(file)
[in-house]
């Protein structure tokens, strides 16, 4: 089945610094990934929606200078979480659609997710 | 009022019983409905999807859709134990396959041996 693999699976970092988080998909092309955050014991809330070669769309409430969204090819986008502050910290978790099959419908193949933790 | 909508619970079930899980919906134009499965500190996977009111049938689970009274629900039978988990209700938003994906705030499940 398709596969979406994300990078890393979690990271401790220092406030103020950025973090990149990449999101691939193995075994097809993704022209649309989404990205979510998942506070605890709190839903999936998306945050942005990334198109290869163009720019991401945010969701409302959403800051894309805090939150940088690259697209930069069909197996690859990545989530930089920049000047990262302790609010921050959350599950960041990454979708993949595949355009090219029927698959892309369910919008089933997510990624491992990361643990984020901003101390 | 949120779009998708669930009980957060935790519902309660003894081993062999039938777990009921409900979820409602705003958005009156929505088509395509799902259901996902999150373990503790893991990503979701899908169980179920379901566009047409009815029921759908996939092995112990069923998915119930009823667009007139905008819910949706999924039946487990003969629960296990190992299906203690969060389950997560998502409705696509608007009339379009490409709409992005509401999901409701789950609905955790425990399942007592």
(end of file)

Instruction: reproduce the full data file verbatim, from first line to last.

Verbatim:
[in-house]
């Protein structure tokens, strides 16, 4: 089945610094990934929606200078979480659609997710 | 009022019983409905999807859709134990396959041996 693999699976970092988080998909092309955050014991809330070669769309409430969204090819986008502050910290978790099959419908193949933790 | 909508619970079930899980919906134009499965500190996977009111049938689970009274629900039978988990209700938003994906705030499940 398709596969979406994300990078890393979690990271401790220092406030103020950025973090990149990449999101691939193995075994097809993704022209649309989404990205979510998942506070605890709190839903999936998306945050942005990334198109290869163009720019991401945010969701409302959403800051894309805090939150940088690259697209930069069909197996690859990545989530930089920049000047990262302790609010921050959350599950960041990454979708993949595949355009090219029927698959892309369910919008089933997510990624491992990361643990984020901003101390 | 949120779009998708669930009980957060935790519902309660003894081993062999039938777990009921409900979820409602705003958005009156929505088509395509799902259901996902999150373990503790893991990503979701899908169980179920379901566009047409009815029921759908996939092995112990069923998915119930009823667009007139905008819910949706999924039946487990003969629960296990190992299906203690969060389950997560998502409705696509608007009339379009490409709409992005509401999901409701789950609905955790425990399942007592």